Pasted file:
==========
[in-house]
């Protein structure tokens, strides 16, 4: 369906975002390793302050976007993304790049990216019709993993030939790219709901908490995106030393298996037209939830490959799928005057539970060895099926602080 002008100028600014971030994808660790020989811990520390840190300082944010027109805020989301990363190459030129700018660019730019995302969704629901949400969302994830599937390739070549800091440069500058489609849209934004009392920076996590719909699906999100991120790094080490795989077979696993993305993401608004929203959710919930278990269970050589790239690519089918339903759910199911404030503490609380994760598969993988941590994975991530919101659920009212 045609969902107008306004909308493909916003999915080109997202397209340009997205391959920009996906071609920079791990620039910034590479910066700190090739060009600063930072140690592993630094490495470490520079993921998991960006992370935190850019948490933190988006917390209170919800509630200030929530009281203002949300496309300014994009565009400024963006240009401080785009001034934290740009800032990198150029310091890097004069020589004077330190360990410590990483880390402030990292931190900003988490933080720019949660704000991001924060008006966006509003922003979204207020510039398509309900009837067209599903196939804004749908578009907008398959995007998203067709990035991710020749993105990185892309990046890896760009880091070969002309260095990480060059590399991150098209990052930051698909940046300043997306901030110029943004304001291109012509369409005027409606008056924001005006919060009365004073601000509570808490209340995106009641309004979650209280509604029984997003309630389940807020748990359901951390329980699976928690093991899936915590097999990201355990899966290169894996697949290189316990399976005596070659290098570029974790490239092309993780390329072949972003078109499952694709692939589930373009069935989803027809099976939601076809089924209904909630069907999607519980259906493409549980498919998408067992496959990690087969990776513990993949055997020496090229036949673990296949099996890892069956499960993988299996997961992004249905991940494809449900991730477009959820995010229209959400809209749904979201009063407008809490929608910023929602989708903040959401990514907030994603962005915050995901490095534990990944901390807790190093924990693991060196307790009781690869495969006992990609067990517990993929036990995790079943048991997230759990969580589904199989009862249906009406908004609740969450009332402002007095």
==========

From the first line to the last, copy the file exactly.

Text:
[in-house]
């Protein structure tokens, strides 16, 4: 369906975002390793302050976007993304790049990216019709993993030939790219709901908490995106030393298996037209939830490959799928005057539970060895099926602080 002008100028600014971030994808660790020989811990520390840190300082944010027109805020989301990363190459030129700018660019730019995302969704629901949400969302994830599937390739070549800091440069500058489609849209934004009392920076996590719909699906999100991120790094080490795989077979696993993305993401608004929203959710919930278990269970050589790239690519089918339903759910199911404030503490609380994760598969993988941590994975991530919101659920009212 045609969902107008306004909308493909916003999915080109997202397209340009997205391959920009996906071609920079791990620039910034590479910066700190090739060009600063930072140690592993630094490495470490520079993921998991960006992370935190850019948490933190988006917390209170919800509630200030929530009281203002949300496309300014994009565009400024963006240009401080785009001034934290740009800032990198150029310091890097004069020589004077330190360990410590990483880390402030990292931190900003988490933080720019949660704000991001924060008006966006509003922003979204207020510039398509309900009837067209599903196939804004749908578009907008398959995007998203067709990035991710020749993105990185892309990046890896760009880091070969002309260095990480060059590399991150098209990052930051698909940046300043997306901030110029943004304001291109012509369409005027409606008056924001005006919060009365004073601000509570808490209340995106009641309004979650209280509604029984997003309630389940807020748990359901951390329980699976928690093991899936915590097999990201355990899966290169894996697949290189316990399976005596070659290098570029974790490239092309993780390329072949972003078109499952694709692939589930373009069935989803027809099976939601076809089924209904909630069907999607519980259906493409549980498919998408067992496959990690087969990776513990993949055997020496090229036949673990296949099996890892069956499960993988299996997961992004249905991940494809449900991730477009959820995010229209959400809209749904979201009063407008809490929608910023929602989708903040959401990514907030994603962005915050995901490095534990990944901390807790190093924990693991060196307790009781690869495969006992990609067990517990993929036990995790079943048991997230759990969580589904199989009862249906009406908004609740969450009332402002007095």